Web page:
column. The base surge billows upward to a height of
several hundred feet and expands rapidly outward to a
distance of several thousand yards. Then it gradually
rises from the surface and merges with the cloud formed
by the escaping fireball.
EFFECTS OF NUCLEAR WEAPONS
Detonation of the nuclear bomb creates a blast wave
that travels outward in all directions at an initial speed
much greater than the speed of sound. When the wave
strikes the earths surface, another wave is formed by
reflection. At some distance from ground zero
(depending on the height of the blast), the primary and
reflected waves combine to form a reinforced blast
wave. Pressure at the wave front, called overpressure, is
many times that of normal atmospheric pressure and is
what causes most of the physical damage. Additionally,
underwater bursts create large water waves, some of
which reach heights of over 90 feet within a few
hundred feet from the blast. The water waves travel
outward at high speed for a distance of several miles,
gradually diminishing in size. The overpressure
decreases as the distance from the blast increases, but it
can cause damage many miles from the blast.
Nuclear weapons produce explosions of great force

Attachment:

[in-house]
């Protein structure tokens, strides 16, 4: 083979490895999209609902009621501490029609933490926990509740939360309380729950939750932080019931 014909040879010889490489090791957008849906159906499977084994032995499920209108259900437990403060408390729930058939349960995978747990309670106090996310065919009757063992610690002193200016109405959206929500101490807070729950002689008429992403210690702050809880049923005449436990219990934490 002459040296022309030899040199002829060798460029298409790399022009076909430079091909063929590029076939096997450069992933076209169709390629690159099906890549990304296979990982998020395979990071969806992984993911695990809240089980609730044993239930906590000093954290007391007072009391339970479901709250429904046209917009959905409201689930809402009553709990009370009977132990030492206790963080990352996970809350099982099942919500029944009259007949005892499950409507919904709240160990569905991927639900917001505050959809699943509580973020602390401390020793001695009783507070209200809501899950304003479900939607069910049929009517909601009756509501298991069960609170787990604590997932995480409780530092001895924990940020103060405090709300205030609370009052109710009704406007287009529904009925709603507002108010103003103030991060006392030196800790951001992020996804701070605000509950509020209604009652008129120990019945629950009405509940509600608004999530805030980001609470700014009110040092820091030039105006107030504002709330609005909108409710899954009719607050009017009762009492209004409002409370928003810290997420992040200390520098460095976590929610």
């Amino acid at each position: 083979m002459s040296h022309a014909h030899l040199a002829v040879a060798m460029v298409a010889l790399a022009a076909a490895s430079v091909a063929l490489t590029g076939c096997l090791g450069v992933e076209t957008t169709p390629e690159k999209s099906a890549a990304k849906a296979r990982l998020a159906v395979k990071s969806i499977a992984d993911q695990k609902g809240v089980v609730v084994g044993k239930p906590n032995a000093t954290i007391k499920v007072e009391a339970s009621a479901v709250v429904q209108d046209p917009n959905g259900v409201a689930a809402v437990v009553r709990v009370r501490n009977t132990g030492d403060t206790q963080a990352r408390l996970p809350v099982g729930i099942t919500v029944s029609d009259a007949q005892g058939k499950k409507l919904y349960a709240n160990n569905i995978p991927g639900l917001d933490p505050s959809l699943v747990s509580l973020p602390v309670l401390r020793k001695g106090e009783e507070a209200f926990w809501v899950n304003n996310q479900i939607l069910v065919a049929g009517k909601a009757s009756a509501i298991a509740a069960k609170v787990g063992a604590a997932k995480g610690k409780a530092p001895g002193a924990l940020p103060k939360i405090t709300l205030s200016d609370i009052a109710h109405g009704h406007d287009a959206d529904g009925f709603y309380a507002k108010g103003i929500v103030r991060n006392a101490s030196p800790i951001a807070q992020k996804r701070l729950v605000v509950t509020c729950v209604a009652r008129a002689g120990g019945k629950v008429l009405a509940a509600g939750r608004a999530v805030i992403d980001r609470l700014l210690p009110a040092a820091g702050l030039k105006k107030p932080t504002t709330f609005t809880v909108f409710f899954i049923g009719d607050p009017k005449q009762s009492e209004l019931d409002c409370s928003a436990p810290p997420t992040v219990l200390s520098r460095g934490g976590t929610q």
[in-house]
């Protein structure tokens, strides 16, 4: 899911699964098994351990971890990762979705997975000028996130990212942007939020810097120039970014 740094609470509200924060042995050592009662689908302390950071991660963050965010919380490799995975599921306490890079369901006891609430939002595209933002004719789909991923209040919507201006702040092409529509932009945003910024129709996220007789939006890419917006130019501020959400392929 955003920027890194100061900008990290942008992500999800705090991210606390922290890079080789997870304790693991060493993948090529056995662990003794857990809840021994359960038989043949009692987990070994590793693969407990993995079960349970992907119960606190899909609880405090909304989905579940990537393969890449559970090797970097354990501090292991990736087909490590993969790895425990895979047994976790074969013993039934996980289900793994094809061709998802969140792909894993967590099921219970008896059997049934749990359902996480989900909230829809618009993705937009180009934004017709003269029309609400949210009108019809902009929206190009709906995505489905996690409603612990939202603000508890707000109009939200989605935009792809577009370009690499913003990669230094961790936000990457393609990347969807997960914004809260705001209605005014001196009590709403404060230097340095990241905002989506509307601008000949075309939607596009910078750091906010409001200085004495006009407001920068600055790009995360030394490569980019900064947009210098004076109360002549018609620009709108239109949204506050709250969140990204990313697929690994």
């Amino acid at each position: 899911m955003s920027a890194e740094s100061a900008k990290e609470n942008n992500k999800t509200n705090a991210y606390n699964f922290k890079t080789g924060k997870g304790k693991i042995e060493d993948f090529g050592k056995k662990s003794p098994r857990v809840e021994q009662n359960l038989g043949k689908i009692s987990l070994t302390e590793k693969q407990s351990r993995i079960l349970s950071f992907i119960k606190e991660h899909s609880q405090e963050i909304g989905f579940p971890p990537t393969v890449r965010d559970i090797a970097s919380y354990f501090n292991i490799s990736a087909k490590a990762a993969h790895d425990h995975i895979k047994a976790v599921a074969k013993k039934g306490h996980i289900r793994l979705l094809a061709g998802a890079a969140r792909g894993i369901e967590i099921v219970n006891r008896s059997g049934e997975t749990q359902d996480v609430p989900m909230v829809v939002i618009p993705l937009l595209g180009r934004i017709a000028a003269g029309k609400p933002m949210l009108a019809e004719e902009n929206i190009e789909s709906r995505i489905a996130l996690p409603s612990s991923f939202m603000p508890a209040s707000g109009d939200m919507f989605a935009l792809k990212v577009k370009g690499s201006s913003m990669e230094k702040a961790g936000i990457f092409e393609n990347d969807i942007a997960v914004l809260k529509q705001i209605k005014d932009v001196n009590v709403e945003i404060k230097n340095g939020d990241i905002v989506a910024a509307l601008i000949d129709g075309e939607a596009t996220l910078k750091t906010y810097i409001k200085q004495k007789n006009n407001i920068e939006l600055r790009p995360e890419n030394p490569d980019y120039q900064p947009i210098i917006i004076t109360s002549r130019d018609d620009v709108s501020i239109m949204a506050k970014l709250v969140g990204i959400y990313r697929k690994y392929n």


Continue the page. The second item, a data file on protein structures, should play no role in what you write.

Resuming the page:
and heat and release nuclear radiation. Their primary
purpose is the mass destruction of property and
personnel. Their effects are divided into three
categoriesblast waves or shock waves, incendiary,
Blast Waves or Shock Waves
Injuries caused by blast waves can be divided into
primary (direct) injuries and secondary (indirect)
PRIMARY BLAST INJURIES.Primary blast
injuries result from the direct action of the air shock
wave on the human body. The greater the weapons size,
the greater the blast waves effective range, with a
subsequent increase in casualties.
SECONDARY BLAST INJURIES.Secondary
blast injuries are caused by strong blast winds reaching
hundreds of miles per hour collapsing buildings and
timber and flinging debris about. Personnel may also be
hurled against stationary objects or thrown to the
ground by high winds accompanying the explosion.
At sea, the shock wave accompanying an
underwater burst produces various secondary injuries.
Causalities resemble those caused by more
conventional underwater weapons, such as mines and
depth charges. Instead of being localized, the casualties
extend over the entire ship. Also, injuries result from
personnel being thrown against fixed objects or
structures. Unsecured objects can act as missiles and
cause many injuries.
There are two general ways fires can originate in a
1. First, kindling fuels can be ignited as a direct
result of the absorption of thermal radiation.
2. Second, fires can be started from electrical short
circuits, broken gas lines, or other interrupted
heat sources as an indirect effect of the blast
Figure 13-4.A subsurface burst.